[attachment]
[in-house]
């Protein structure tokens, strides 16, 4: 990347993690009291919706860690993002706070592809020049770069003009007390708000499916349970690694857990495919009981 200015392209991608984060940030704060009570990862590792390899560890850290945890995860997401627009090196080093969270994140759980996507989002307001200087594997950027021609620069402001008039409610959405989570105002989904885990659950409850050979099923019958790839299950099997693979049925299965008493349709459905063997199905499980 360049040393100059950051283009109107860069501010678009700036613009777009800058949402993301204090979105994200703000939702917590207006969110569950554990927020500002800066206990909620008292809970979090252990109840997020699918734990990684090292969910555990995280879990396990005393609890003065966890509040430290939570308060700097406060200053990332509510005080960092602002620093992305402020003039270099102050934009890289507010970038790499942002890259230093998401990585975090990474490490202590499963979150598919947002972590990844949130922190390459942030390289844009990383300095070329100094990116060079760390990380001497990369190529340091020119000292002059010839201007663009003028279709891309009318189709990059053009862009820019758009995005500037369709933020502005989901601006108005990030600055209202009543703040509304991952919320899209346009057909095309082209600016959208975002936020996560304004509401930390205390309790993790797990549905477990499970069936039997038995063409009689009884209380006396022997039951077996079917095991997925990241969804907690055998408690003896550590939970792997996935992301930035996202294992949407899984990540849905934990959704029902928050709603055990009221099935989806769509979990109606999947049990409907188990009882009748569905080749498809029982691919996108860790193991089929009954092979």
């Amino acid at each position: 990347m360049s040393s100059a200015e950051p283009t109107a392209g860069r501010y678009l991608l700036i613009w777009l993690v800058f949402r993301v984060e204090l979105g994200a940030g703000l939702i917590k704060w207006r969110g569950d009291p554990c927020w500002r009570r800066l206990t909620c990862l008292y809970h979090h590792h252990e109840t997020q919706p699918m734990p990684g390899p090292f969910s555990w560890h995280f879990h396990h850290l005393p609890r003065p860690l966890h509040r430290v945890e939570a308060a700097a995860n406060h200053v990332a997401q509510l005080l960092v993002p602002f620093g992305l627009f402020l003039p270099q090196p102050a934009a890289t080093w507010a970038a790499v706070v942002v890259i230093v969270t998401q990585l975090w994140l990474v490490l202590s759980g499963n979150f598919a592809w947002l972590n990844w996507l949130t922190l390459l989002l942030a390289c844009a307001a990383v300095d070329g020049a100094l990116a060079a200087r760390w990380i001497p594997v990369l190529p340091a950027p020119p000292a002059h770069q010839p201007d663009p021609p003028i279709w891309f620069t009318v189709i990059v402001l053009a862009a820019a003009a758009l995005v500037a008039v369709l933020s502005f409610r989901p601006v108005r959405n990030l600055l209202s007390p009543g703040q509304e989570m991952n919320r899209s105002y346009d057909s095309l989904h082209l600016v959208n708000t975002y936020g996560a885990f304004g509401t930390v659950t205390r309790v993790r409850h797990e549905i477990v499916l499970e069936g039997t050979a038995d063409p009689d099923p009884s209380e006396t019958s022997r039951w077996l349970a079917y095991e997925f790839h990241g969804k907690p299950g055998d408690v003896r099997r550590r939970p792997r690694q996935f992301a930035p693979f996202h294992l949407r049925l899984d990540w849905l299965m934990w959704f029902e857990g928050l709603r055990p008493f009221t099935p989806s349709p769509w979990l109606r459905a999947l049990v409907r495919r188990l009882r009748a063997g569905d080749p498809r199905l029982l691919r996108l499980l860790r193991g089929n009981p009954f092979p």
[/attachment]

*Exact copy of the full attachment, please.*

[in-house]
């Protein structure tokens, strides 16, 4: 990347993690009291919706860690993002706070592809020049770069003009007390708000499916349970690694857990495919009981 200015392209991608984060940030704060009570990862590792390899560890850290945890995860997401627009090196080093969270994140759980996507989002307001200087594997950027021609620069402001008039409610959405989570105002989904885990659950409850050979099923019958790839299950099997693979049925299965008493349709459905063997199905499980 360049040393100059950051283009109107860069501010678009700036613009777009800058949402993301204090979105994200703000939702917590207006969110569950554990927020500002800066206990909620008292809970979090252990109840997020699918734990990684090292969910555990995280879990396990005393609890003065966890509040430290939570308060700097406060200053990332509510005080960092602002620093992305402020003039270099102050934009890289507010970038790499942002890259230093998401990585975090990474490490202590499963979150598919947002972590990844949130922190390459942030390289844009990383300095070329100094990116060079760390990380001497990369190529340091020119000292002059010839201007663009003028279709891309009318189709990059053009862009820019758009995005500037369709933020502005989901601006108005990030600055209202009543703040509304991952919320899209346009057909095309082209600016959208975002936020996560304004509401930390205390309790993790797990549905477990499970069936039997038995063409009689009884209380006396022997039951077996079917095991997925990241969804907690055998408690003896550590939970792997996935992301930035996202294992949407899984990540849905934990959704029902928050709603055990009221099935989806769509979990109606999947049990409907188990009882009748569905080749498809029982691919996108860790193991089929009954092979």
């Amino acid at each position: 990347m360049s040393s100059a200015e950051p283009t109107a392209g860069r501010y678009l991608l700036i613009w777009l993690v800058f949402r993301v984060e204090l979105g994200a940030g703000l939702i917590k704060w207006r969110g569950d009291p554990c927020w500002r009570r800066l206990t909620c990862l008292y809970h979090h590792h252990e109840t997020q919706p699918m734990p990684g390899p090292f969910s555990w560890h995280f879990h396990h850290l005393p609890r003065p860690l966890h509040r430290v945890e939570a308060a700097a995860n406060h200053v990332a997401q509510l005080l960092v993002p602002f620093g992305l627009f402020l003039p270099q090196p102050a934009a890289t080093w507010a970038a790499v706070v942002v890259i230093v969270t998401q990585l975090w994140l990474v490490l202590s759980g499963n979150f598919a592809w947002l972590n990844w996507l949130t922190l390459l989002l942030a390289c844009a307001a990383v300095d070329g020049a100094l990116a060079a200087r760390w990380i001497p594997v990369l190529p340091a950027p020119p000292a002059h770069q010839p201007d663009p021609p003028i279709w891309f620069t009318v189709i990059v402001l053009a862009a820019a003009a758009l995005v500037a008039v369709l933020s502005f409610r989901p601006v108005r959405n990030l600055l209202s007390p009543g703040q509304e989570m991952n919320r899209s105002y346009d057909s095309l989904h082209l600016v959208n708000t975002y936020g996560a885990f304004g509401t930390v659950t205390r309790v993790r409850h797990e549905i477990v499916l499970e069936g039997t050979a038995d063409p009689d099923p009884s209380e006396t019958s022997r039951w077996l349970a079917y095991e997925f790839h990241g969804k907690p299950g055998d408690v003896r099997r550590r939970p792997r690694q996935f992301a930035p693979f996202h294992l949407r049925l899984d990540w849905l299965m934990w959704f029902e857990g928050l709603r055990p008493f009221t099935p989806s349709p769509w979990l109606r459905a999947l049990v409907r495919r188990l009882r009748a063997g569905d080749p498809r199905l029982l691919r996108l499980l860790r193991g089929n009981p009954f092979p």